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The Thorn Birds

The Thorn Birds

Colleen McCullough

Historical Fiction / Romance / Memoir

“Beautiful….Compelling entertainment.” —New York Times “A heart-rending epic…truly marvelous.” —Chicago Tribune One of the most beloved novels of all time, The Thorn Birds, Colleen McCullough’s sweeping family saga of dreams, titanic struggles, dark passions, and forbidden love in the Australian Outback, returns to enthrall a new generation.
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The Secret Life of Bees

The Secret Life of Bees

Sue Monk Kidd

Fiction / Memoir

Sue Monk Kidd's The Secret Life of Bees, a heartwarming coming of age tale set in 1960s South Carolina, a multi-million copy New York Times bestseller, now an award-winning film starring Dakota Fanning, Queen Latifah, Jennifer Hudson and Alicia Keys Fans of Kathryn Stockett's The Help and Beth Hoffman's Saving CeeCee Honeycutt will love Sue Monk Kidd's Southern coming of age tale. The Secret Life of Bees was a New York Times bestseller for more than 125 weeks, a Good Morning America "Read This" Book Club pick and was made into an award-winning film starring Dakota Fanning, Queen Latifah, Jennifer Hudson and Alicia Keys. Set in South Carolina in 1964, The Secret Life of Bees tells the story of Lily Owens, whose life has been shaped around the blurred memory of the afternoon her mother was killed. When Lily's fierce-hearted black "stand-in mother," Rosaleen, insults three of the town's most vicious racists, Lily decides they should both escape to Tiburon, South Carolina--a town that holds the secret to her mother's past. There they are taken in by an eccentric trio of black beekeeping sisters who introduce Lily to a mesmerizing world of bees, honey, and the Black Madonna who presides over their household. This is a remarkable story about divine female power and the transforming power of love--a story that women will share and pass on to their daughters for years to come.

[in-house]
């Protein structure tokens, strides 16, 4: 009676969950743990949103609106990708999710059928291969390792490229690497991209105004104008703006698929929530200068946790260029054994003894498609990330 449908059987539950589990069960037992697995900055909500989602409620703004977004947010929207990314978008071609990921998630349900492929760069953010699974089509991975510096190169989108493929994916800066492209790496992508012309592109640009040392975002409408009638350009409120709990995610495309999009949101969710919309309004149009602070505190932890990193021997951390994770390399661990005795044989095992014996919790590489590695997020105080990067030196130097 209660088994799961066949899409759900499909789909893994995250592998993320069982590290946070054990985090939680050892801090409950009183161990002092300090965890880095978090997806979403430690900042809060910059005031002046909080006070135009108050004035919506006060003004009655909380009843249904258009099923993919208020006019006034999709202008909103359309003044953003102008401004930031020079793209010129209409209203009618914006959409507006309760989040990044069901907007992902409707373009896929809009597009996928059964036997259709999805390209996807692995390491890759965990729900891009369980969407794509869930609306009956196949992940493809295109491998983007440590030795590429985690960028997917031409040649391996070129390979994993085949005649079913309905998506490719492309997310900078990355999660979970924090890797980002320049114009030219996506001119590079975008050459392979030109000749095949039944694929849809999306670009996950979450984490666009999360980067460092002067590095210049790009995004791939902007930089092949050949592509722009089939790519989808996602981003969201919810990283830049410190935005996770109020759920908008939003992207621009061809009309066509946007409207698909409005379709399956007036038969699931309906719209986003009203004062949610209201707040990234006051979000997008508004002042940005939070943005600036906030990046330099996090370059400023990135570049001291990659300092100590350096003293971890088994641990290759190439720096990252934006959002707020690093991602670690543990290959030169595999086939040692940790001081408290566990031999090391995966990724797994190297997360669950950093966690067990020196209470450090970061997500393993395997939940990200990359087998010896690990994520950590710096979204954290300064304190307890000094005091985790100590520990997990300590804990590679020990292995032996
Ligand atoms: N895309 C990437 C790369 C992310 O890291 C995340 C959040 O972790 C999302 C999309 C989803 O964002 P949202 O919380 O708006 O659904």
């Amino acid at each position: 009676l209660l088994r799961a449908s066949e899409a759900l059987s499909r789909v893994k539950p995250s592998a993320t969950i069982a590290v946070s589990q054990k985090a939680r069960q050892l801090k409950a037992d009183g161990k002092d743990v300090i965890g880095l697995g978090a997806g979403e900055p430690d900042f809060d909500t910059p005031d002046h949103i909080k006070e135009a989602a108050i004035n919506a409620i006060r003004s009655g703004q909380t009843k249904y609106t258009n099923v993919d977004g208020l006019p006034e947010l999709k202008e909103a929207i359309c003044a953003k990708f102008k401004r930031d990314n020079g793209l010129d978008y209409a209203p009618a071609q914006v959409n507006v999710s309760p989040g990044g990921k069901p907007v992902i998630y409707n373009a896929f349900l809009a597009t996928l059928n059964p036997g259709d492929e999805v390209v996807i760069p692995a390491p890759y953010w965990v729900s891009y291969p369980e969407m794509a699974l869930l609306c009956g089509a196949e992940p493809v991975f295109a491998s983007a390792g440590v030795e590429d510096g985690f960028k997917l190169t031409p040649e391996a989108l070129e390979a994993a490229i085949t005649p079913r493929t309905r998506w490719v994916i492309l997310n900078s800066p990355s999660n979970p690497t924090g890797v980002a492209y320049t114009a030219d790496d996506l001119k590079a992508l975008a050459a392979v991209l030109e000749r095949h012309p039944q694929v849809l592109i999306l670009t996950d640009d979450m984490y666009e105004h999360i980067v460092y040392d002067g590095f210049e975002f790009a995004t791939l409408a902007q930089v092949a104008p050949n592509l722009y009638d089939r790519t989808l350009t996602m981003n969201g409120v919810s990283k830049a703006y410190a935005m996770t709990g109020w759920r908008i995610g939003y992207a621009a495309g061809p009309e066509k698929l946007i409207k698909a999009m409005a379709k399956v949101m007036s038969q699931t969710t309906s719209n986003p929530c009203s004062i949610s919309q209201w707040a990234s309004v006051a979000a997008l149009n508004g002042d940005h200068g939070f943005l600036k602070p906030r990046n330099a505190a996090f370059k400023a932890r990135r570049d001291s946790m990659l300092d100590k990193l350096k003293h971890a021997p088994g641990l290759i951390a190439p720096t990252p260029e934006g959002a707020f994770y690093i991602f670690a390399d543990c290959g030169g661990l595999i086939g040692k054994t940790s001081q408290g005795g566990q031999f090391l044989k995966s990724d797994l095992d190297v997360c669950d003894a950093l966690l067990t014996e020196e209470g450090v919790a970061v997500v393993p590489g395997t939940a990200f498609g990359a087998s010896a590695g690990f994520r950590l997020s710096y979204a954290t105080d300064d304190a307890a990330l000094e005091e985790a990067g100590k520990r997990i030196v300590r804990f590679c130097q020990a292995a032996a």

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Me Talk Pretty One Day

Me Talk Pretty One Day

David Sedaris

Memoir / Humor and Comedy / Short Stories

Mi vida en rose es el nuevo libro de relatos de David Sedaris, el maestro de la sátira, un brillante humorista estadounidense que sigue la tradición de Woody Allen o Groucho Marx. Delirantes y desternillantes, políticamente incorrectos, mordaces y en ocasiones impertinentes, estos relatos nos hablan, entre otras cosas, de cómo aprender francés a una edad adulta y los inconvenientes que conlleva esta valiente decisión, y nos presentan a un niño que hace terapia de pronunciación y a un profesor de escritura creativa que comete los más elementales fallos ortográficos y gramaticales. Sedaris vuelve a hacer una disección del absurdo de algunas conductas y de la vulgaridad de la vida cotidiana y familiar, esta vez desde el relativo anonimato de París, donde se ha refugiado tras haberse convertido en una estrella mediática en Estados Unidos